I’d wanted The Simpsons: Hit & Run ever since it was lauded in the Game Sack video on Simpsons games. (Click here to start at the relevant portion.) Epic Mickey was on my mind after seeing it on Friday in a 2017 Cygnus Destroyer video on his Top 10 Disney Games. I didn’t think to check the condition of the discs before buying, and was disappointed to see their scuffed appearance on Saturday night. You’ll see below that Epic Mickey 2 was one of my Sunday pickups from a vendor that also had the original game. All discs at his booth were in pristine condition. I lamented my mistake from the day before, chalking it up to a lesson learned. This Nintendo link taught me a positive lesson on Sunday night: how to clean discs. Monday night, I took dampened part of a washcloth and wiped Epic Mickey from left to right, line by line, then did the same with a dry part of the washcloth. The game played flawlessly in my Wii U. Tuesday morning, I did the same to Hit & Run and had the same positive result in my Xbox 360. Hit & Run was more fun and intuitive to play than Epic Mickey.

Sunday pickups:

Merchandise:

Non-merchandise in the photo: signed copy of The Angry Video Game Nerd I & II Deluxe (Nintendo Switch) signed by Justin (brought from home after seeing their booth on Saturday), Ralph Baer commemorative coins (one shown from the front, one from the back), my Game Boy Camera print from the Selfie Station, my weekend badge with Jovia lanyard

I watched the AVGN movie in 2019 on Amazon Prime Video, but it was later delisted. Now, I own a Blu-ray copy. They can’t take that away from me.

NES:

Xbox:

Wii:

It may be a while before I get a Super Scope, but the Saturday after LI Retro, I bought a Wii Balance Board, Wii Fit U, and a Wii Fit U Fit Meter. Now, I can play all the Wii Fit games and track my steps.

Just as AVGN made Ikari Warriors infamous (outtakes), Wii Music’s bad reputation stems from the crazy demo at E3 2008. I almost bought still another infamous NES game, Deadly Towers, on the Saturday of the expo, but relented.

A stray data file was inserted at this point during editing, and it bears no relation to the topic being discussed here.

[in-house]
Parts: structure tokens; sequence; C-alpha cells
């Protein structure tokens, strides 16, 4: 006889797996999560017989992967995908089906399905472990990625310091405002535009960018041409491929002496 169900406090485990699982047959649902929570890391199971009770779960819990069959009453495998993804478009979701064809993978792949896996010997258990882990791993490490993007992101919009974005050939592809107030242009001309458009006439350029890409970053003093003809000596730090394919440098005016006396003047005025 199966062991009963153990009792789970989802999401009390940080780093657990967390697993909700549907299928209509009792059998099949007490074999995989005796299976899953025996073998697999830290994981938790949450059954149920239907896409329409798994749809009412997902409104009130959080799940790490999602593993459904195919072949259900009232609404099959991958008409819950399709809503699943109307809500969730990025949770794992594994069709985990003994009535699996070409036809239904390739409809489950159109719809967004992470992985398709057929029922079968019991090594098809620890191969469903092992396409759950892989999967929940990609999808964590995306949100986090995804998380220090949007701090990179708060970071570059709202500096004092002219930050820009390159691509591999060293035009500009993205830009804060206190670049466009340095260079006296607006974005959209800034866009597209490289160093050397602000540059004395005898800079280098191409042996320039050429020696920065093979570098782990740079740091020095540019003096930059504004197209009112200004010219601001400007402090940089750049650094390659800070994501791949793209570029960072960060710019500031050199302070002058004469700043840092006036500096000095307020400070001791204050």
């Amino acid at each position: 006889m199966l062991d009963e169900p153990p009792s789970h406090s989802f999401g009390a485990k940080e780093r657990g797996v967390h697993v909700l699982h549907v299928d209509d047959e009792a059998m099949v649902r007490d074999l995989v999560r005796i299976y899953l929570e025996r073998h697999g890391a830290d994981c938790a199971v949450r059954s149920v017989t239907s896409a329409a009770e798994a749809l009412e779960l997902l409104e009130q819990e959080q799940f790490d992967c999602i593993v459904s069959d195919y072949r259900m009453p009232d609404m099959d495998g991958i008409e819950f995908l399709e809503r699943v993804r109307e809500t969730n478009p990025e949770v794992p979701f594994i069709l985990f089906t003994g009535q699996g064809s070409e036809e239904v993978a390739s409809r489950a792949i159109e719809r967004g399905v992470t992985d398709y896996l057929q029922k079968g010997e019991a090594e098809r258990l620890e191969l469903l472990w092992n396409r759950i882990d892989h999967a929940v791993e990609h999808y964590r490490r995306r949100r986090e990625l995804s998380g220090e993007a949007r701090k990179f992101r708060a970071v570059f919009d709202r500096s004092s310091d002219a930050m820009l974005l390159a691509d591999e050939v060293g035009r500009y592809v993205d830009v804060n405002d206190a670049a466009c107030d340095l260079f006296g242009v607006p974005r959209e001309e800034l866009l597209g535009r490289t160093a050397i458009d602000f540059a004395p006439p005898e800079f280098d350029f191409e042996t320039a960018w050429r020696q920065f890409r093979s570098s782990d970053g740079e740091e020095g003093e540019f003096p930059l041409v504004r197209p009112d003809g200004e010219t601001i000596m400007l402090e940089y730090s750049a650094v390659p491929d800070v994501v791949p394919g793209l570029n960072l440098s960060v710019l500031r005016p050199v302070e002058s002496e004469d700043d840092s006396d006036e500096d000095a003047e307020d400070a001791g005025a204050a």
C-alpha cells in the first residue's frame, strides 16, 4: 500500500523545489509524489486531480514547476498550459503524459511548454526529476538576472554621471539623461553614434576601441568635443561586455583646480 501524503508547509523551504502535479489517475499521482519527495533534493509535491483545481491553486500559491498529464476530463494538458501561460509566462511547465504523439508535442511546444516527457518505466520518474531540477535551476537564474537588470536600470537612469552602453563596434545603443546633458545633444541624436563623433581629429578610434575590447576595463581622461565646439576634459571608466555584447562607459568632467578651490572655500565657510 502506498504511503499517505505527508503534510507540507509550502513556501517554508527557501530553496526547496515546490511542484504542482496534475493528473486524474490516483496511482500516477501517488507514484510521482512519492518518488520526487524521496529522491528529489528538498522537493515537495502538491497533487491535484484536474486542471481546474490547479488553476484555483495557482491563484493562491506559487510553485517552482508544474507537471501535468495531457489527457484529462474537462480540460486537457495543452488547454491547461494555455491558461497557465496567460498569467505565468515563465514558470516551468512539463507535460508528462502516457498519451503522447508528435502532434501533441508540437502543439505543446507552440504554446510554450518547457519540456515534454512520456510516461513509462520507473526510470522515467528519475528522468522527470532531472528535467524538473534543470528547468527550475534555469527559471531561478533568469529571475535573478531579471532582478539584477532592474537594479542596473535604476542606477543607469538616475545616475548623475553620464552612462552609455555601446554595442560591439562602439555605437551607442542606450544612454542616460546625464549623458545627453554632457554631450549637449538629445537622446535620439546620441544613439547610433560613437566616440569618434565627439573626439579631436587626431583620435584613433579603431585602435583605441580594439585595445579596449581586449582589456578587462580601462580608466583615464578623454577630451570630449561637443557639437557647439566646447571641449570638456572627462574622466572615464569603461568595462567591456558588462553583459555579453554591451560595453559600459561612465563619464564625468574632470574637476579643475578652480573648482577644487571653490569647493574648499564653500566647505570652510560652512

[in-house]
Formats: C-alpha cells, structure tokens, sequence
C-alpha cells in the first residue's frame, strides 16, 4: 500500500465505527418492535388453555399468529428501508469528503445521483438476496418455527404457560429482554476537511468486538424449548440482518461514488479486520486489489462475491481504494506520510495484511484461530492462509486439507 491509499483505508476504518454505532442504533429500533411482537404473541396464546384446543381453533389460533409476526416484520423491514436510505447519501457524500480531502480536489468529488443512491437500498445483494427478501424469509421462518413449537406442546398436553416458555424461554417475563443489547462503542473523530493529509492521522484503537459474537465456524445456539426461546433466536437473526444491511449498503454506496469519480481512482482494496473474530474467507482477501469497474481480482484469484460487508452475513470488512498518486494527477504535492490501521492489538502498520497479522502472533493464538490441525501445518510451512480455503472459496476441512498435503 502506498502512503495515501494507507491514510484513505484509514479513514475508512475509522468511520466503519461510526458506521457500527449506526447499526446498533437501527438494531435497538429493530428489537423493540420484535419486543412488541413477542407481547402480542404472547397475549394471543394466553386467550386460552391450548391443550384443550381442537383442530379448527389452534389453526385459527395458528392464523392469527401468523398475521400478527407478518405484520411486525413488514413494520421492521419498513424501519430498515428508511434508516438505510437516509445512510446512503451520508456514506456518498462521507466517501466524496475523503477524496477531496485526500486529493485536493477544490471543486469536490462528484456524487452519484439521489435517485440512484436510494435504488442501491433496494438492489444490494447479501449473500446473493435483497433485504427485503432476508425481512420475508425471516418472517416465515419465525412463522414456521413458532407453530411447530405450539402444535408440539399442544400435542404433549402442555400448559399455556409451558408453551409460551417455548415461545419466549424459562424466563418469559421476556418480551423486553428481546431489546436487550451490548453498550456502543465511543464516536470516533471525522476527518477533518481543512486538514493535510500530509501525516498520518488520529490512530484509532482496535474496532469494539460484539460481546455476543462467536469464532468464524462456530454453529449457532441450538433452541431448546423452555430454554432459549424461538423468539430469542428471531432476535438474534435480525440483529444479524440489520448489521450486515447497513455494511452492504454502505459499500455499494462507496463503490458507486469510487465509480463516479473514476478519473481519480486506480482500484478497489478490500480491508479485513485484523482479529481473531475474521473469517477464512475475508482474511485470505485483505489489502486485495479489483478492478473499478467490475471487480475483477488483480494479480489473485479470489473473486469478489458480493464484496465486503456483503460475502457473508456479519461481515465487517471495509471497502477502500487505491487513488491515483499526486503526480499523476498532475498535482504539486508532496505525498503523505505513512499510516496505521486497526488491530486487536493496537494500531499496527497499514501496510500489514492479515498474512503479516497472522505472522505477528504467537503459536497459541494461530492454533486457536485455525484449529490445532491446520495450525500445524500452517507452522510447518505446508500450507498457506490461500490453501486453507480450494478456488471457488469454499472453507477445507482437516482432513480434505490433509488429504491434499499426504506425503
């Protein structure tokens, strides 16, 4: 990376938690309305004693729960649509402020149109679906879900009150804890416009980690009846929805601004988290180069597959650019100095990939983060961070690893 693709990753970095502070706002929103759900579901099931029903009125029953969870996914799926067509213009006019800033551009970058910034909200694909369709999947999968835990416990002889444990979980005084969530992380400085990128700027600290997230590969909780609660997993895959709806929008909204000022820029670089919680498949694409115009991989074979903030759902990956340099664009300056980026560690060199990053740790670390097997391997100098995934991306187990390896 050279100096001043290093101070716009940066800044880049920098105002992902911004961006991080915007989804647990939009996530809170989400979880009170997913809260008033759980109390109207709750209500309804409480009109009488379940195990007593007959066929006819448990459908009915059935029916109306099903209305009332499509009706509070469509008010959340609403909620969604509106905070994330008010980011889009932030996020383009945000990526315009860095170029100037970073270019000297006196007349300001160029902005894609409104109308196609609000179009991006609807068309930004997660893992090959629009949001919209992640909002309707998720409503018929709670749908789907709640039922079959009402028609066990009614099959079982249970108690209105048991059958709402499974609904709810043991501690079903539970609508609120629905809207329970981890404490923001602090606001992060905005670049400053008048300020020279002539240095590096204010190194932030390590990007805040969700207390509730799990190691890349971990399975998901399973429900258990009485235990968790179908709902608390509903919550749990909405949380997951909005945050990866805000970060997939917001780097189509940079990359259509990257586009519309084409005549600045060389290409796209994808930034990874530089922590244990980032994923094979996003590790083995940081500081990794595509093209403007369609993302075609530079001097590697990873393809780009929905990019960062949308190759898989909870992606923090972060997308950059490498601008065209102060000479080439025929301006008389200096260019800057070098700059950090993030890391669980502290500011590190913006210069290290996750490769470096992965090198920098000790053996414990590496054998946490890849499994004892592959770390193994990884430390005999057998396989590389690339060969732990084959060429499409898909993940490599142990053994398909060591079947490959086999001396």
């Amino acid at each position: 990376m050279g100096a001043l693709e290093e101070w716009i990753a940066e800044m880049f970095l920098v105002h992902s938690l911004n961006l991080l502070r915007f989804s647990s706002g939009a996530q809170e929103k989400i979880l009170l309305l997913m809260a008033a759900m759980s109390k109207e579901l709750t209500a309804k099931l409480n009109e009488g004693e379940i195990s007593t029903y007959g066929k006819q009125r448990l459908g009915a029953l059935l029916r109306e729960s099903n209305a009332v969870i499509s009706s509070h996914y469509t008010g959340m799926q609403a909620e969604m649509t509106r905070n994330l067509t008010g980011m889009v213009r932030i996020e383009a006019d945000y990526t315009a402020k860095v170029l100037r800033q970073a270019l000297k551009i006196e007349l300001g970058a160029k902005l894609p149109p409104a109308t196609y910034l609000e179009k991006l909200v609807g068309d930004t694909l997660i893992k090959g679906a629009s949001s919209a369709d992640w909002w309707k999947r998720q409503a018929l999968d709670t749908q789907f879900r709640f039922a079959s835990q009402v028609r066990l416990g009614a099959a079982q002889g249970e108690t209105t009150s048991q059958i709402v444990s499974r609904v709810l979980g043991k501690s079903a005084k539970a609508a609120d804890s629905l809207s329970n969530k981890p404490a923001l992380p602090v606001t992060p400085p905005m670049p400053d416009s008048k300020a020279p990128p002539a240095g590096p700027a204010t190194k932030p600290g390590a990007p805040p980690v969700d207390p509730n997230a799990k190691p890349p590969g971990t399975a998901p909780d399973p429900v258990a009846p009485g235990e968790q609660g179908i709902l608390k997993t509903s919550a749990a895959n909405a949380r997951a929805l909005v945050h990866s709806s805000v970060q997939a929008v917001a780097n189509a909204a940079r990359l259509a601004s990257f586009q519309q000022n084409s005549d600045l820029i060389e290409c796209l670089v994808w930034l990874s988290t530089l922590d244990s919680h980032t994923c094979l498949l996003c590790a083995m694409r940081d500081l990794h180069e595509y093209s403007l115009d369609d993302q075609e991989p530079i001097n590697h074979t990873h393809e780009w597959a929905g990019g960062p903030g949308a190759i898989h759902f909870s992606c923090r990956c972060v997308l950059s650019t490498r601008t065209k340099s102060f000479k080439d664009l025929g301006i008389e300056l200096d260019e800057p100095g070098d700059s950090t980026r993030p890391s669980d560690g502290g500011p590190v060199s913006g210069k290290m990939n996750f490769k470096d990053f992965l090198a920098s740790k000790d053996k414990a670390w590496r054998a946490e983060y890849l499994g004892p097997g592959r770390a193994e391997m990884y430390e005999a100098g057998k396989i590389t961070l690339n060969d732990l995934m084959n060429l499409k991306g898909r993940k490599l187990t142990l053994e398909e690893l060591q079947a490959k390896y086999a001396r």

Part 6: Conclusion

All good things must come to an end, and my time at the 2022 Long Island Retro Gaming Expo ended at 2:05 PM on Sunday, August 14. I took two parting shots with my iPhone before riding home:

Thank you for making it to the end of my recap. I know there was a lot to process, and it was a labor of love to draft the post. Patience was required often as WordPress struggled to display the text I typed, presumably because of all the photos and captions.

Thank you to all the guests I met and reacquainted with, to the vendors I bought from, and my fellow attendees, like budding game designer Brandon.

Special thanks to the LI Retro organizers and volunteers, especially Ryan Shapiro. You were all friendly and highly accommodating. I greatly appreciate that.

Until next year, so long.

Instrumental Invasion, 8/17/22 August 18, 2022

Posted by Mike C. in Airchecks, Audio, Baseball, Comedy, Health, Internet, Jazz, Media, Music, News, Personal, Radio, Sports, Travel, TV.
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The August 17 Instrumental Invasion on WCWP was recorded entirely on June 27, along with the first segment of next week’s show, the most segments I’ve recorded in one day. Coincidentally, this came five days after the previous show recorded in one day aired. June 22’s show was recorded entirely on April 18, but whereas that was the last show produced before the Smooth Jazz for Scholars hiatus, this was the first show after the WCWP Hall of Fame hiatus.

The playlist was created on June 21 while I was in the early stages of what turned out to be an ear infection. COVID-19 was ruled out by two negative home tests (that day and on the 23rd), and a doctor trip on the 24th showed it was an ear infection rather than my fallback assumption of a cold. Since my voice was compromised, albeit slightly, I chose to start working on next week’s show, annotating and talk break script drafting simultaneously with the intent to record them both once I was better. (I still sounded nasal while recording.) This week’s show was annotated on the 23rd with the first two segments of the next show, and the talk break script was drafted on the 25th.

I continued the new habit of recording segments out of sequence to determine which to shorten, accommodating for ones that run long.

It was the second week in a row with only two songs in the middle segments of each hour. The “Shim Wha” gag came to mind while listening to The Dave Brubeck Quartet‘s Time Changes album on the way back from the Mets’ 3-2 win over the Marlins at Citi Field on June 18. I combined all the photos I took at that game in a slideshow that’s part of this blog post. I hope to have the slideshow of photos from last Wednesday’s game finished before October.